Thursday, July 8, 2010

The Uncooperative Witness

On Tuesday I saw something in court for the first time. An 18 year old young man was in custody and brought before the judge. What was his crime? Murder? Gun? Drugs? Robbery? Burglary?

Nope. He didn't show up for court to testify.

There was a recent murder trial. Apparently, the alleged murderer confessed his crime to the young man in custody. I assume police found out about the conversation and took his statement. The State subpoenaed him to testify at trial and he didn't show. I assume the State asked for a bench warrant since technically he was in contempt of court. It appears a warrant was issued, thus his presence in custody.

The defendant was convicted without the additional testimony. Sometime after the trial, this missing witness was picked up. On Tuesday he was finally brought before the court of which he was in contempt. He had been in custody for 35 days.

According to the judge, he could have held this young man in custody indefinitely. The judge heard about the young man from the public defender. Then the judge lectured him before finally releasing him. But, he was warned the next time he didn't show up when subpoenaed, he would be locked up longer than 35 days.

As he was walking out of the courtroom I thought to myself that what he did was probably pretty smart. This might shock you. Ignore a subpoena? How could that be smart?

Simple. It might have saved his life. There is an unwritten rule in Chicago streets that you don't go to court to testify. Period. Not for the State. Not for the defense. Stay out of other people's business. You might live longer.

Folks, this is real deal stuff and I am confronted with it regularly. I have an attempt murder case set for trial in 2 weeks. I have 2 witnesses that credibly put my client down the street from where the shooting happened. And neither of them want to come to court. The case was set for trial last month and only 1 of the witnesses came to court. I had to hide her in a different courtroom so she would feel safe.

If I have to drag people to court to testify in my case in chief by having them arrested, how comfortable am I going to feel about calling them as a witness? The answer is not very. They are going to be upset I had them arrested. This makes their testimony unpredictable, which makes calling them as witness a dice roll at best.

I want a cooperative witness or none at all.

I imagine this phenomena has to be frustrating for the State too. My murder trial in April is a perfect example. 2 of the State's witnesses changed their story before the trial began somewhat in the favor of the defense. The State only called 1 of them but impeached her with her grand jury testimony. It's never a good thing to have to impeach your own witness.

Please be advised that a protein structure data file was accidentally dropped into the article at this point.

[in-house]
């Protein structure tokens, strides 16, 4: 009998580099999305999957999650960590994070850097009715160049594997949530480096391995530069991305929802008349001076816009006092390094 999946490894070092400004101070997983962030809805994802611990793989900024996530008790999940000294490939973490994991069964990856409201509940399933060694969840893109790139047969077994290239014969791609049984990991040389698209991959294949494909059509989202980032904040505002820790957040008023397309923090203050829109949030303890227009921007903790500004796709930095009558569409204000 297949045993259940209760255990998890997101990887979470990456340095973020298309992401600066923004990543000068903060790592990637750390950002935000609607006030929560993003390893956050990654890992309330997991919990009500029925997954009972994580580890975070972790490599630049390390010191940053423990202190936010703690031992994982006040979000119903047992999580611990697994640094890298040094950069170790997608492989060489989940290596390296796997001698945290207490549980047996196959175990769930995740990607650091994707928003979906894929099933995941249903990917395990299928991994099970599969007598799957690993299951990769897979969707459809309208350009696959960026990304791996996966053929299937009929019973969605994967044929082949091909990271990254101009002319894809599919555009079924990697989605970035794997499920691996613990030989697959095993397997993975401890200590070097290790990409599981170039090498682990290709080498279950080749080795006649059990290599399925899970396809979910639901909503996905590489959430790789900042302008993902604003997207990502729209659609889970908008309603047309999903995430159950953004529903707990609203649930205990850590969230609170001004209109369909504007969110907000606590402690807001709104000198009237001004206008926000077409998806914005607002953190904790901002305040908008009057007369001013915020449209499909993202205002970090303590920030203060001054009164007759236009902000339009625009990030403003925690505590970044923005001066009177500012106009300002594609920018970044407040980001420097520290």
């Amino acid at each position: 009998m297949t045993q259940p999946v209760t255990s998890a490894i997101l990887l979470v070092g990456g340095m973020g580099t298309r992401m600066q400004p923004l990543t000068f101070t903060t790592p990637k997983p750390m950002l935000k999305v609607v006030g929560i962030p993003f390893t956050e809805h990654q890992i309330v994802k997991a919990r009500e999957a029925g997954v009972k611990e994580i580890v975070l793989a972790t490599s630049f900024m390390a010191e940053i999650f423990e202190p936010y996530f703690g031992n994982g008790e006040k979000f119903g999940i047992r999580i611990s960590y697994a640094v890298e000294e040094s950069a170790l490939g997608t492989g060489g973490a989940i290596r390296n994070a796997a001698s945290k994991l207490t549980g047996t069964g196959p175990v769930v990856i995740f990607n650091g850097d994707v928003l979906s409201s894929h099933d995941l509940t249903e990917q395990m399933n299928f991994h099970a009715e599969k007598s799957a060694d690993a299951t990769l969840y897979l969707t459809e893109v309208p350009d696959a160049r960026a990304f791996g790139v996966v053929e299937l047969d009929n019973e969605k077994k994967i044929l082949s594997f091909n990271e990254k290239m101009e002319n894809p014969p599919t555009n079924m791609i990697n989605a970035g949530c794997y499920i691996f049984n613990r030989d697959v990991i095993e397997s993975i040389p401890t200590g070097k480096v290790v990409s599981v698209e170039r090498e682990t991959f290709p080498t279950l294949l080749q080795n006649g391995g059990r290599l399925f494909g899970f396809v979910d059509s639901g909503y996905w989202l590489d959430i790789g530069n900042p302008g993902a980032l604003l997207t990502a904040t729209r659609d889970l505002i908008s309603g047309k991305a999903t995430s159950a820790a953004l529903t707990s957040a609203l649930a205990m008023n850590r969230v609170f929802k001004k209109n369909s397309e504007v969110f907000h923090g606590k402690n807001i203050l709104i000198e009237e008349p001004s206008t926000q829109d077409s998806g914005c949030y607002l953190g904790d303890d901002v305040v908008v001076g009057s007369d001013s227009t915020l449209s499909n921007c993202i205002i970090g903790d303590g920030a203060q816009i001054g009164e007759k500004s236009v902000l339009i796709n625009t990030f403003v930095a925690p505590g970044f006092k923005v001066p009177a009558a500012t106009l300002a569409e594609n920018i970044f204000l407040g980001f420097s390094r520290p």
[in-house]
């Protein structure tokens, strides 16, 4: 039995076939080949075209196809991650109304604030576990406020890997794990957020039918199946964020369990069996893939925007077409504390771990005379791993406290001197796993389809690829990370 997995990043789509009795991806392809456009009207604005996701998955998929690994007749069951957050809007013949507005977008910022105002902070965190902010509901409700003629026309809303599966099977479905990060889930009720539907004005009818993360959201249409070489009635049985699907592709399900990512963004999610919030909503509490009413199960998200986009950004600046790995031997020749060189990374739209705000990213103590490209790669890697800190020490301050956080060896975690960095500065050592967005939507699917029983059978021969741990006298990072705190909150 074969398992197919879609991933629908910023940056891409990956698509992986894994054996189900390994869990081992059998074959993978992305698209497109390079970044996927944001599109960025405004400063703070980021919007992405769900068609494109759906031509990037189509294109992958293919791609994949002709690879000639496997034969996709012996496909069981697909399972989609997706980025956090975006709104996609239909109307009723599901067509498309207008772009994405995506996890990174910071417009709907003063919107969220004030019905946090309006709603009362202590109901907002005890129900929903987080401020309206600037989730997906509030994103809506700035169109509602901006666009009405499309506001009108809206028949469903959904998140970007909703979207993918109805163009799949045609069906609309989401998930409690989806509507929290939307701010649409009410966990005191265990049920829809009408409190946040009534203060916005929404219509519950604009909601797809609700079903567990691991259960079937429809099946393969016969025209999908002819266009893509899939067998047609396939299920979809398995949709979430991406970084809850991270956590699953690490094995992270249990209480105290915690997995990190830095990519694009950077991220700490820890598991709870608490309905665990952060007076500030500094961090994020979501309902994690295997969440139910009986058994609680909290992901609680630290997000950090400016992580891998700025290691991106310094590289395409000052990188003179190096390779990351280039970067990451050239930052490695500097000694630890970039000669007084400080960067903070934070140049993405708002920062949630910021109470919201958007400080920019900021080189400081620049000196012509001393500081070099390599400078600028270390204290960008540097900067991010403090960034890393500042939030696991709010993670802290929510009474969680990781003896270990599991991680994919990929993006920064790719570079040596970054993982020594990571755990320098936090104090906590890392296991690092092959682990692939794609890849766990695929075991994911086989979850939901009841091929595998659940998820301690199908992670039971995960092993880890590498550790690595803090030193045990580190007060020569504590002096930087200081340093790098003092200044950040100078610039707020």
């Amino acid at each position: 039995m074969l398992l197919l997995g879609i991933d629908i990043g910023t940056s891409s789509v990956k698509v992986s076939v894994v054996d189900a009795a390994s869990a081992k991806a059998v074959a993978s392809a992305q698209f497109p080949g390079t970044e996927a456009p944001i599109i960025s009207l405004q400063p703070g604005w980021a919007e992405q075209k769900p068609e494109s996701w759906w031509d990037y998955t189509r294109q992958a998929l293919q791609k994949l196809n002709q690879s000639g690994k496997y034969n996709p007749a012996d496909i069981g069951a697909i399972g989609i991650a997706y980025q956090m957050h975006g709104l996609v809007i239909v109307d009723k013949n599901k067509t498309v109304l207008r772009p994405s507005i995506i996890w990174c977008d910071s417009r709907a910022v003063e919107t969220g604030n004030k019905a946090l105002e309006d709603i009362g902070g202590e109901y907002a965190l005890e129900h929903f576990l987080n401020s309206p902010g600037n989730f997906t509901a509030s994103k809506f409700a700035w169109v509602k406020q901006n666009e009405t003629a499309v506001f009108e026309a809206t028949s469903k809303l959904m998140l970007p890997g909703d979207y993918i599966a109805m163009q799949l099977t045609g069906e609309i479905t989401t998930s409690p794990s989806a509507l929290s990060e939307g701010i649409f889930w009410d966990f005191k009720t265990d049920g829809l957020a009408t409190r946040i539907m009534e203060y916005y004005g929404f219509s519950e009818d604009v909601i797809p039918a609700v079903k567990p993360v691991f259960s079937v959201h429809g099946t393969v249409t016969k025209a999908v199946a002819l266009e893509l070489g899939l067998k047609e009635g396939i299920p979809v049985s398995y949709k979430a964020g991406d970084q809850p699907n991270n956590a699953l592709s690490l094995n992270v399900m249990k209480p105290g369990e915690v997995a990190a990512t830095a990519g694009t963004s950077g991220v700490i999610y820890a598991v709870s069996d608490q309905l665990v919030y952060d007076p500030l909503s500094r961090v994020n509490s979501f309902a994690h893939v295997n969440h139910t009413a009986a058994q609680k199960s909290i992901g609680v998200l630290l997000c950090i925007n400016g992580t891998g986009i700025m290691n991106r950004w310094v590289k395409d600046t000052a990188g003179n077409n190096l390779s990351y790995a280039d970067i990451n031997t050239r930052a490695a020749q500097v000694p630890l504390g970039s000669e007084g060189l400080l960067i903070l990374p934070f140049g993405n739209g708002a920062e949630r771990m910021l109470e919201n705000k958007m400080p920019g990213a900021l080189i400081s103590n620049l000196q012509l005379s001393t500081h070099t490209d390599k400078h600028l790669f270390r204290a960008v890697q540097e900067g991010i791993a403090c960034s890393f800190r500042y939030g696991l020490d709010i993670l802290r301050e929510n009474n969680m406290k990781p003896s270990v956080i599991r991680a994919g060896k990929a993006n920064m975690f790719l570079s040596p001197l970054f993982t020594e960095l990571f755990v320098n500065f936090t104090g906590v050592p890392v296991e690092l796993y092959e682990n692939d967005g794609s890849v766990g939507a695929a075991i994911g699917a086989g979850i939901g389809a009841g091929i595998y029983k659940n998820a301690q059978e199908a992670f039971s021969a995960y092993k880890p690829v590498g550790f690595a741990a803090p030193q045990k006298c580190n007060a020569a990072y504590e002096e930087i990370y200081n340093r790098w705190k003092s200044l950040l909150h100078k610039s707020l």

But to the State's credit, they tied up the impeachment in closing. They told the jury that her grand jury testimony was accurate. The State argued she changed her testimony at trial because of the unwritten rule about testifying in court. I countered by offering that at some point the witness lied under oath, thus the jury should discard all of it and find her not credible.

In Chicago just being in the wrong place at the wrong time can get you killed. Some feel it's better not to give anyone a reason to kill you, thus the courtroom avoidance.

I would be lying if I claimed not to understand this thinking. It's rough out there.



  1. Crazy enough this motto is almost everywhere across the United States where there are gangs,violence and justice..."Snitches get stitches," "Snitches get dumped in ditches" all kinds of nonsense, however my question to all of this madness is,what happens to the witness who shows up to court to adamantly lie about the circumstances of the offense/case just to rid the streets or society of their enemy? Is that that person labeled a snitch? How is this person viewed in light of the unwritten law? Strange how somethings work...Great post,thanks for sharing

  2. Thanks for the comment. I am dealing with the scenario you described. A few people are trying to put a really bad case on my client. It's frustrating. But I have one advantage: I know they're not telling the truth. I just have to make sure it's obvious when they testify.


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